What if my Spouse and I have an Agreement?
Great! The best way to resolve any case is to reach an amicable settlement that both parties can live with at the earliest possible date in the divorce proceeding. If you have an agreement, called a “Marital Settlement Agreement” or “Stipulated Judgment”, that document and other “judgment” forms will be signed and sent to the court for processing. Your case can usually be resolved without the necessity of a court appearance. Our office can save you significant time and money in getting your judgment packet processed in a timely fashion, as we are familiar with the Orange County family court system and clerks.
How Long does the Divorce Process take in California?
The length of time it takes to conclude a case from start to finish depends on the complexity of the case and whether agreements are reached on all the issues. For example, in a summary dissolution case the parties already have a full agreement that they file with the court for processing. You just have to wait for the documents to be returned from court and wait for the conclusion of the 6-month “cooling off” period that every getting a divorce has to wait. Typically, the waiting period begins after the respondent is served with the divorce papers.
Although your divorce may start as a contested matter, you can still reach agreements any time after each party’s respective financial disclosures are given to the other side.
In the best scenarios, divorce judgments can be obtained within a matter of months. In the worst scenarios, divorce judgments can take many years.
Keep in mind that even when a divorce or dissolution of marriage agreement and other judgment documents are filed with the court, it can take up to 4 months or more for the court clerk to process the paperwork. This depends on how busy the court is at the time you submit your judgment packet.
Is Arbitration or Mediation Possible for Dissolution of Marriage Cases?
Arbitration is typically only used in a situation where parties agree to remove their case from the court system and have a privately compensated judge to make decisions, which are binding and enforceable. The downside for hiring a privately compensated judge is that is adds another layer of expense. However, there a number of significant benefits to hiring a private judge. First, it is much, much easier to get a prompt hearing date. Parties don’t need to wait months and months to be heard on a Request for Order. Second, privately compensated judges typically work out of an office or they will come to your attorney’s office. This is beneficial because the hearing is not heard in “open court” where anyone can watch what’s going on. Typically, cases that are send out with a private judge are resolved much more quickly than through the courts.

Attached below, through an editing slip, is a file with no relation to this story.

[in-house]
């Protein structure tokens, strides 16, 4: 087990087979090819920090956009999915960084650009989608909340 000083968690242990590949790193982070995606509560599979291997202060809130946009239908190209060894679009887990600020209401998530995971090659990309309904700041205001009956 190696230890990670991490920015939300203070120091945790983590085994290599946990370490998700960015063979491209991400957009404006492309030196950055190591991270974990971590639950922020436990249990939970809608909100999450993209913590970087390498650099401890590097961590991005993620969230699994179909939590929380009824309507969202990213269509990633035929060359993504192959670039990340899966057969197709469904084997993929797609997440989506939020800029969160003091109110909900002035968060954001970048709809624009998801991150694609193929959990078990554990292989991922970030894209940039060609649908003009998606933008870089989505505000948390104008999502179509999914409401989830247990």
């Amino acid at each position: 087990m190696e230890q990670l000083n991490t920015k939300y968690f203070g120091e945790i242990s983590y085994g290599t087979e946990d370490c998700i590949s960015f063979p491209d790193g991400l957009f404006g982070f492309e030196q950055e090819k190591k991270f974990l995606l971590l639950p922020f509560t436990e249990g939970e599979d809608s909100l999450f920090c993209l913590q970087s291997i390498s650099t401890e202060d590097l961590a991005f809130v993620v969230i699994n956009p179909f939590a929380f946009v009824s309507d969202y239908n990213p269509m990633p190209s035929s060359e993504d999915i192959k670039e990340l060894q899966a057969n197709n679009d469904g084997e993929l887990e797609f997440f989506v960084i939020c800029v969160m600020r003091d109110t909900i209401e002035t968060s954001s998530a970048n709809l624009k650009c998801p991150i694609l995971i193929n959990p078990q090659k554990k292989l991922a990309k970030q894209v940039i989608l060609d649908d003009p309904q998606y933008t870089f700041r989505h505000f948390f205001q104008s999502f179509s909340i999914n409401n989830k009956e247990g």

Mediation is a valuable tool for all parties and some form of mediation or settlement meetings should occur at the earliest stages of the divorce case. It’s a wonderful opportunity to resolve as many issues as possible. Mediation is a meeting set up with the parties, their attorneys, and neutral mediator that talks with everyone and tries to get the parties to compromise. Many divorcing parties hire a mediator to handle their case without ever hiring their own counsel.
For more information about our “online mediation” service available to all clients throughout California, check out our online mediation page. This service allows for divorce mediation with our divorce experts using videoconferencing technology.
How Discovery Works in California divorce cases
Discovery refers to the set of ways that a party can obtain information in a court case, including dissolution of marriage cases. Discovery is governed by the set of rules found in the California Code of Civil Procedure. Discovery can be used to compel the other party to provide information such as documents or answers to questions under oath, it can be used to obtain information from third parties that are not even involved in the case, and it can be used to prepare for trial. A responding party can begin conducting discovery right away in the case, while the petitioner has to wait several weeks to get started. It is best to have an attorney help you with discovery, even if you pay them for “consulting” services so you make sure to handle things correctly.